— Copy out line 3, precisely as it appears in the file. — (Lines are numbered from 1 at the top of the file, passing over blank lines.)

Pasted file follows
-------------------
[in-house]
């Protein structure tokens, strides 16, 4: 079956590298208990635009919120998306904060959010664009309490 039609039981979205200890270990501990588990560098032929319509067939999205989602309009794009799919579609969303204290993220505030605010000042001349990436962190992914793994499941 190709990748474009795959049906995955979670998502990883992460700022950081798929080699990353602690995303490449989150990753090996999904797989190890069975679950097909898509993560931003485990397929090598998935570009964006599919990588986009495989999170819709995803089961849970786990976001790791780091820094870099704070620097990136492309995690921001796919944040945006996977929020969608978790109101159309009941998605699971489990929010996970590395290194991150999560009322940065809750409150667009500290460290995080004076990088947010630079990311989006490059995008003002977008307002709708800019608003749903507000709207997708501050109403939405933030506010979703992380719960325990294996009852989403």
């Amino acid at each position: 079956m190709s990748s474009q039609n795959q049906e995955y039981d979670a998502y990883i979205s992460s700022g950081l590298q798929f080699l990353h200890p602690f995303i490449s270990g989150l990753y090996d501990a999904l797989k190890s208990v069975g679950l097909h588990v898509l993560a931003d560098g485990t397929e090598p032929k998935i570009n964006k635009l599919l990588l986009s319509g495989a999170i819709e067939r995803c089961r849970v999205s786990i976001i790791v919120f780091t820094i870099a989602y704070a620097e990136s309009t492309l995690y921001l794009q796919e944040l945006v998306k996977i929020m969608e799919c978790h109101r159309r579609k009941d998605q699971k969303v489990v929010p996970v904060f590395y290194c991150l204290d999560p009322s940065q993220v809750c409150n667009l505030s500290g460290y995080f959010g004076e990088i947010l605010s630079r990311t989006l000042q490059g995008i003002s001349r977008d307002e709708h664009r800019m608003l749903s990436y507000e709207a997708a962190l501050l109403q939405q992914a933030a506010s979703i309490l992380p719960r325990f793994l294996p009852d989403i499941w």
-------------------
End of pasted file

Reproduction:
């Amino acid at each position: 079956m190709s990748s474009q039609n795959q049906e995955y039981d979670a998502y990883i979205s992460s700022g950081l590298q798929f080699l990353h200890p602690f995303i490449s270990g989150l990753y090996d501990a999904l797989k190890s208990v069975g679950l097909h588990v898509l993560a931003d560098g485990t397929e090598p032929k998935i570009n964006k635009l599919l990588l986009s319509g495989a999170i819709e067939r995803c089961r849970v999205s786990i976001i790791v919120f780091t820094i870099a989602y704070a620097e990136s309009t492309l995690y921001l794009q796919e944040l945006v998306k996977i929020m969608e799919c978790h109101r159309r579609k009941d998605q699971k969303v489990v929010p996970v904060f590395y290194c991150l204290d999560p009322s940065q993220v809750c409150n667009l505030s500290g460290y995080f959010g004076e990088i947010l605010s630079r990311t989006l000042q490059g995008i003002s001349r977008d307002e709708h664009r800019m608003l749903s990436y507000e709207a997708a962190l501050l109403q939405q992914a933030a506010s979703i309490l992380p719960r325990f793994l294996p009852d989403i499941w």